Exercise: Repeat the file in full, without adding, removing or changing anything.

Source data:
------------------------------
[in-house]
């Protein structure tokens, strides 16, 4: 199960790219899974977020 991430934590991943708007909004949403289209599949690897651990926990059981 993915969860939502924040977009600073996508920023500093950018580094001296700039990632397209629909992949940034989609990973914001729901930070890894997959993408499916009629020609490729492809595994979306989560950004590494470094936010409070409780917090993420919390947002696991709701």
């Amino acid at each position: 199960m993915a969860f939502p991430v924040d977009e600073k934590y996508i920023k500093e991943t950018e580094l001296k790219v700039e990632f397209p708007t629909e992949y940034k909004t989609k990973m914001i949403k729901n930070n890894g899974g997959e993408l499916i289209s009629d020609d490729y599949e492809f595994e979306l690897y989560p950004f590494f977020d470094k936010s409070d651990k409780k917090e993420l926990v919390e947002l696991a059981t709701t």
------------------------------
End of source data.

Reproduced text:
[in-house]
């Protein structure tokens, strides 16, 4: 199960790219899974977020 991430934590991943708007909004949403289209599949690897651990926990059981 993915969860939502924040977009600073996508920023500093950018580094001296700039990632397209629909992949940034989609990973914001729901930070890894997959993408499916009629020609490729492809595994979306989560950004590494470094936010409070409780917090993420919390947002696991709701």
């Amino acid at each position: 199960m993915a969860f939502p991430v924040d977009e600073k934590y996508i920023k500093e991943t950018e580094l001296k790219v700039e990632f397209p708007t629909e992949y940034k909004t989609k990973m914001i949403k729901n930070n890894g899974g997959e993408l499916i289209s009629d020609d490729y599949e492809f595994e979306l690897y989560p950004f590494f977020d470094k936010s409070d651990k409780k917090e993420l926990v919390e947002l696991a059981t709701t």